How to Promote Your “Made in New Zealand” Product
August 11, 2011
by Justine Parsons
Watching a Close Up article recently highlighted the lack of genuine made in New Zealand products for sale in the tourism industry.
Taking this further, there is not a lot the average household purchases that is Kiwi Made.
As a nation which prides ourselves on our identity and quality, I suggest we start to look at how we can promote our Kiwi made products, and where cost prohibits the production of these products, which point of difference we can highlight to justify that cost.
In sourcing new products I have to weave my way around all sorts of excuses for products advertised as ‘New Zealand product’ but made overseas.
Jobs are needed here, we need to make as much as possible ourselves to provide those jobs – yes, they have to be competitive but usually good quality will help that.
On a more positive note, I do think more consumers are looking to find out where products are made – and buy New Zealand made where they can
I am listed with many New Zealand made sites, and to be honest, have not benefitted or had any sales directly from them – my sales and my business growth has come from talking directly to my target market, educating them about the process, the ingredients, and very often giving away samples to try, overcoming the attitude of “I just get this cheaper one, then if it isn’t what I like I haven’t lost as much $” – once tried I generally have created a loyal customer – Facebook and Twitter have also been invaluable. In order for people to buy NZ made products that are more expensive than their overseas equivalent, the product CAN’T be the same… it MUST be better.
We are especially sad to see every year at least one manufacturer of quality products shift their production out of New Zealand. This results in immediate job losses here both directly and indirectly, and in the long term it can mean a skill loss that is difficult to replace easily.
It seems increasingly obvious that for companies to continue here, they need to work the high-end of whatever market they are in. Competing on price simply won’t work. So the success in dependant on building their brand, not just making great products.
As a Virtual Assistant I am competing with companies from India and the Philippines (to name a couple) where you can contract services for as little as $3 an hour. I cannot hope to compete with this, and don’t wish to, but I can offer more services than the average ‘administration’ based providers. I am in the middle of a course in Small Business Growth & Development to 1. offer my customers (who are for the most part small business owners) a better service, and 2. develop goals and strategies to improve my own business direction.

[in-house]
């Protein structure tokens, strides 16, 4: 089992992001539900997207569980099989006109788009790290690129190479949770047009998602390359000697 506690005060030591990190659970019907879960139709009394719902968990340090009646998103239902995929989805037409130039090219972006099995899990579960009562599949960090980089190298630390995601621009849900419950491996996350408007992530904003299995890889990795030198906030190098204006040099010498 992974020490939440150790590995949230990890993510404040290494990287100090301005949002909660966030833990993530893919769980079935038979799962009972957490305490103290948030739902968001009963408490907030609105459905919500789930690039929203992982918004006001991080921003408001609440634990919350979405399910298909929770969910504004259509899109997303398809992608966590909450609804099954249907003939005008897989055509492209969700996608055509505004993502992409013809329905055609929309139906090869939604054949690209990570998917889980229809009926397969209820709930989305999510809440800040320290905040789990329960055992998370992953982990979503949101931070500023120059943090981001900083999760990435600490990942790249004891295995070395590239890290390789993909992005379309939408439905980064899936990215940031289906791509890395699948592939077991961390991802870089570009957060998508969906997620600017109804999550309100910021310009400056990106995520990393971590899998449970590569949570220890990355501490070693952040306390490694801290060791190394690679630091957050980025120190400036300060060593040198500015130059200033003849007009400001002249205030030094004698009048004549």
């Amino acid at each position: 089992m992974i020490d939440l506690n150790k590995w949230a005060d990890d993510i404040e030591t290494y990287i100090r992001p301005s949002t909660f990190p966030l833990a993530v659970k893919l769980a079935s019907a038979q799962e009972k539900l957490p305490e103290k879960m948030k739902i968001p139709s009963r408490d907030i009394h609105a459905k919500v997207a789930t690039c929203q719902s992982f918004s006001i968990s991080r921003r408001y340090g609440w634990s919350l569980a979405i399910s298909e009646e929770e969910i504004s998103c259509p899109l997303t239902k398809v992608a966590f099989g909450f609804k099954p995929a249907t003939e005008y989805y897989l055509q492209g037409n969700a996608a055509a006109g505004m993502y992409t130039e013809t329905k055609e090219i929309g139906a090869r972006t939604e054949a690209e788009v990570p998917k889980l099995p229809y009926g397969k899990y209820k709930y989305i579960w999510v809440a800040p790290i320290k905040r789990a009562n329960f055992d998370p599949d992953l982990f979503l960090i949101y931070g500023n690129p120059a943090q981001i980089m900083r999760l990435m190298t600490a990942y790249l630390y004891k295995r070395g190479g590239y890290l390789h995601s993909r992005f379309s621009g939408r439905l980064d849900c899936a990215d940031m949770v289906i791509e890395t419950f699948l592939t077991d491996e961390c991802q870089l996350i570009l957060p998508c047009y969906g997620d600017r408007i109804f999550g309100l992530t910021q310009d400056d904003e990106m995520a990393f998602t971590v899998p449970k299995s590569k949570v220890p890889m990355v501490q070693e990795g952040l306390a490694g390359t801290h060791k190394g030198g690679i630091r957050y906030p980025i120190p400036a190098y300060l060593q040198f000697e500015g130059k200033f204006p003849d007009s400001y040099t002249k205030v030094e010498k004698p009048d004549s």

Retaining our “made in NZ” brand is a massive task as more companies, and countries, look to outsource both labour and production….but we are up to it!!
Hopefully there has been so much inferior imported stuff that New Zealanders have finally got out of the old feeling of ‘If it comes from overseas it must be better’. Most of the New Zealand skincare is far better
It’s all well and good to encourage New Zealand made products as long as we can be competitive (either through price, quality or otherwise) cause the most job growth comes from thriving competitive business with real value creation.
Websites like the soon to be launched www.discoverme.co.nz that promote New Zealand made products help enable small and emerging New Zealand business to sustain their NZ Made philosophy. They provide an increasingly important additional distribution channel that helps profile and position identifiably NZ products in the market.
NZ small businesses, especially those that offer something that is uniquely NZ reflect who we are and contribute to our sense of national identity and pride as well as to our enonomy.
I think there is often so much focus on whether a ‘world market’ will want a product or service’ that it is that ‘kiwi’ uniqueness that could have provided the globally appealing ‘x’ factor that is lost.
The movie Whale Rider for instance, is a uniquely and specifically NZ story. It was not altered or tweaked to have a more ‘global flavour’ Instead it maintained it NZ authenticity and this in part made it the globally appealing success.
My vision is that Tutu Taniwha can maintain authenticity as a uniquely NZ children’s character loved by generations and from this a global appeal will follow:)